Vostro & Nostro AccountA vostro account is a record of money held by a bank or owed to a bank by a third party (an individual, company or bank).The nostro account is a way of keeping track of how much of the bank’s money is being held by the other bank

Low-value Loans Fuelling NPAs in Education Sector

In Context

  • Recently, the data on Non-Performing Assets (NPAs) in education loans of Public Sector Banks (PSBs) was obtained through the Right to Information Act.

The data highlights

  • Loans for premier institutes vs secondary institutes:
    • The data shows that the default rate is much lower for loans disbursed to students in premier institutes as compared to those in secondary institutes.
      • About 239 institutes like the IITs, IIMs, NITs and AIIMS are categorised as premier institutes by banks.
  • Low-value education loans:
    • Low-value education loans (up to Rs 7.5 lakh) constitute a bulk of the defaults in the education loan portfolio of bank.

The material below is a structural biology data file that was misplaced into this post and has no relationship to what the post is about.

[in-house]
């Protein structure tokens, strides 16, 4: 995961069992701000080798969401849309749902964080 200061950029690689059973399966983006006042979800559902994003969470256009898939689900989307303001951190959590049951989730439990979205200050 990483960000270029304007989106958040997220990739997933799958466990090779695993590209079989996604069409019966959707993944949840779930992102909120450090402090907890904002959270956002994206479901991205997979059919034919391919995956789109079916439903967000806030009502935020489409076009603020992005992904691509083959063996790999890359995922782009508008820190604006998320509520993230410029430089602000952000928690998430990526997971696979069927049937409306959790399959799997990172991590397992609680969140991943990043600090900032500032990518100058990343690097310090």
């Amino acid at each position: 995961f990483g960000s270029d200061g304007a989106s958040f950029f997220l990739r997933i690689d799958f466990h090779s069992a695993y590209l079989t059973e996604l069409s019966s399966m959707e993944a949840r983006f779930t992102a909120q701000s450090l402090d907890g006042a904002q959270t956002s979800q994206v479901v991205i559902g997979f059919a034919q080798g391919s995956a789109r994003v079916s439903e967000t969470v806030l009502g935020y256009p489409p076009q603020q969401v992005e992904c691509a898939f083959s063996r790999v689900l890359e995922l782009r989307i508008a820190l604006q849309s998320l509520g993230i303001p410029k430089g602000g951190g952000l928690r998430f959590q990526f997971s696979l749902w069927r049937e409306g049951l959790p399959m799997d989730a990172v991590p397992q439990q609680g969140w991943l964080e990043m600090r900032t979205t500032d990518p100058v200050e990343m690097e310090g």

• Bank specific data:
    • According to the data, 4.7 percent of the total education loans disbursed by the State Bank of India, Canara Bank, Union Bank of India and Indian Overseas Bank have turned into NPAs. 
    • These four banks together constitute about 65 per cent of the total loan portfolio of PSBs.
    • PSBs:
      • Overall, about 8 percent of all education loans disbursed by 12 PSBs, where repayments have started, have turned into NPAs.
  • Lenders in the market:
    • PSBs are the largest lender in the education loan sector and have a market share of about 91 percent.